The pool of buyers acquiring Amazon sellers has expanded beyond Amazon aggregators. Thus despite challenges faced by some, the M&A market remains active since it isn’t solely reliant on aggregators.
After raising over $16 billion, many Amazon aggregators started experiencing difficulties when it became clear that operating the acquired businesses took much more work than attracting capital in the 2021 funding environment. Also, most of the raised money was debt which today is inaccessible due to debt covenants. Nevertheless, there are still many active aggregators, and some have continued with their acquisitions, albeit at a slower pace.
Amazon aggregators attracted a wider range of buyers that previously didn’t consider the space. Strategic players such as holding companies of online brands and category-focused companies, private equity funds, individuals, and established Amazon sellers have entered the market. Some were buyers before the aggregator boom, but now more such buyers joined the space. These new buyers now outnumber aggregators.
There are three distinct eras: pre-aggregator before 2021, aggregator boom in 2021, and post-aggregator since 2022. Each has clean-cut supply and demand ratios, valuation multiples, and capital inflows. Post-aggregator doesn’t mean aggregators are gone; instead, they no longer identify the space. The aggregators themselves are also very different firms compared to their 2021 approach.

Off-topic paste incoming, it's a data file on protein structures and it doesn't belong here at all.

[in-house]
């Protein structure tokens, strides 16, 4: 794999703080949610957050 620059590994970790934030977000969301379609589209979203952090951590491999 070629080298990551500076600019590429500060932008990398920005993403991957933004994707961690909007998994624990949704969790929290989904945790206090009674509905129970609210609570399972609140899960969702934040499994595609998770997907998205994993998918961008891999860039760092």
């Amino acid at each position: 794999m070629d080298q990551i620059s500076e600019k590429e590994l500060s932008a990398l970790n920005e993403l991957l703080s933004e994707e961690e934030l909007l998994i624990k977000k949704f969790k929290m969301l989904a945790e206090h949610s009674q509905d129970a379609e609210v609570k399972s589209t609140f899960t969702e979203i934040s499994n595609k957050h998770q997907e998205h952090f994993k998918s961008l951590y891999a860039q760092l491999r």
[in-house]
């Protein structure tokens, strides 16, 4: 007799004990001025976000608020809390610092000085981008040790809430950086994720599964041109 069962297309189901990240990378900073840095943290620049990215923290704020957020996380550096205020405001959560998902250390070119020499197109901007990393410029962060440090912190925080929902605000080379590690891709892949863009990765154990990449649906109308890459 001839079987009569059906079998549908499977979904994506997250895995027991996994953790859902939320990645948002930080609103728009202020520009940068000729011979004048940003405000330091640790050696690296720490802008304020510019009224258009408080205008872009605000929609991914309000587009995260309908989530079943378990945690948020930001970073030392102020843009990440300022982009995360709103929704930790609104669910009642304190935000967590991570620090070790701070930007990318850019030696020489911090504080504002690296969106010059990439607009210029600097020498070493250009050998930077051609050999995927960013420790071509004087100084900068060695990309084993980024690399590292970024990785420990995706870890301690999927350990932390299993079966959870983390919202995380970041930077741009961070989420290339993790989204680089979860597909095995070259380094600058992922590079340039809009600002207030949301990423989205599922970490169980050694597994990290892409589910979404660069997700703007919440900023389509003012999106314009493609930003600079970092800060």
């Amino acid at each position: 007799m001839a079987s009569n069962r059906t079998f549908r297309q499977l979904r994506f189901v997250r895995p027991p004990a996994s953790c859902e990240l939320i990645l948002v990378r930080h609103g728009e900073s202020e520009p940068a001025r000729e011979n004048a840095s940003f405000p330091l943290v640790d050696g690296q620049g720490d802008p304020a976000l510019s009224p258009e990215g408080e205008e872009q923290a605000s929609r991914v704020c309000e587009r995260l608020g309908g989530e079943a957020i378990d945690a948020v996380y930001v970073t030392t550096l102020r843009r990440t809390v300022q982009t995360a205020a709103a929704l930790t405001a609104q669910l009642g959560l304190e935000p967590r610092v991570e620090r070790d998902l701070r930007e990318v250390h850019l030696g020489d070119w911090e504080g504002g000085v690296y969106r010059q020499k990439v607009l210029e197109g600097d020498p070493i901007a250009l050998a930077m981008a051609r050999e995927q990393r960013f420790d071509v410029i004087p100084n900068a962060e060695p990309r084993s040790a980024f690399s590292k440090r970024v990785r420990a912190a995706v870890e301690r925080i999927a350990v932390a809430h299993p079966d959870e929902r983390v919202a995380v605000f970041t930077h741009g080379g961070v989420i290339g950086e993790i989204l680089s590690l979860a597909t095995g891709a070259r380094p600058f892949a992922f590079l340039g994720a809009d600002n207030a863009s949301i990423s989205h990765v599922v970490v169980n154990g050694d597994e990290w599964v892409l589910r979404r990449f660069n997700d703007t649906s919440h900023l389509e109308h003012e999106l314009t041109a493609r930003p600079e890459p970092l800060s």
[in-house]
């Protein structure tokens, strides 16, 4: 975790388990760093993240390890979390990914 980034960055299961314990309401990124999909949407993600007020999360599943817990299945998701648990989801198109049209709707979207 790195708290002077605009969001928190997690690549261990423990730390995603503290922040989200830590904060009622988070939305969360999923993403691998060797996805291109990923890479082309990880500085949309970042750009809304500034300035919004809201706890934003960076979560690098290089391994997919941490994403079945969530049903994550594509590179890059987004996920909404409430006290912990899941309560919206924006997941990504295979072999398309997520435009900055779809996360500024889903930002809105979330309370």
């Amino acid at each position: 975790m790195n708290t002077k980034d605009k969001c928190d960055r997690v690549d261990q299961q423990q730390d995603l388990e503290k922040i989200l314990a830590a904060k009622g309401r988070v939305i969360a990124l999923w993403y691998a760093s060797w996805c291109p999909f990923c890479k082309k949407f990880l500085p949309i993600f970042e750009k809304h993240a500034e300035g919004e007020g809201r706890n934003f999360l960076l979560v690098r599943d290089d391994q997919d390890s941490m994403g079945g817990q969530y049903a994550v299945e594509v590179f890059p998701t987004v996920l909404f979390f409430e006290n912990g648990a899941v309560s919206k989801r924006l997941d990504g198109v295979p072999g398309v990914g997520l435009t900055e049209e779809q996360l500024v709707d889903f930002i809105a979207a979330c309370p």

Amazon seller M&A market had become synonymous with Amazon aggregators because acquisitions were rare before aggregators came, and they popularized the market. The critical evolution is that the space has evolved and expanded past aggregators, which are now just one of the types of buyers. “These days, I don’t think that we have a single deal in which we are reliant only upon aggregators,” said Michal Baumwald Oron, CEO of Fortunet, an e-commerce investment banking firm.
Today, there are hundreds of buyers actively seeking to acquire Amazon sellers, including many of the nearly one hundred Amazon aggregators. In contrast to 2021, where aggregators dominated the landscape, non-aggregator buyers now likely represent the majority of closed deals.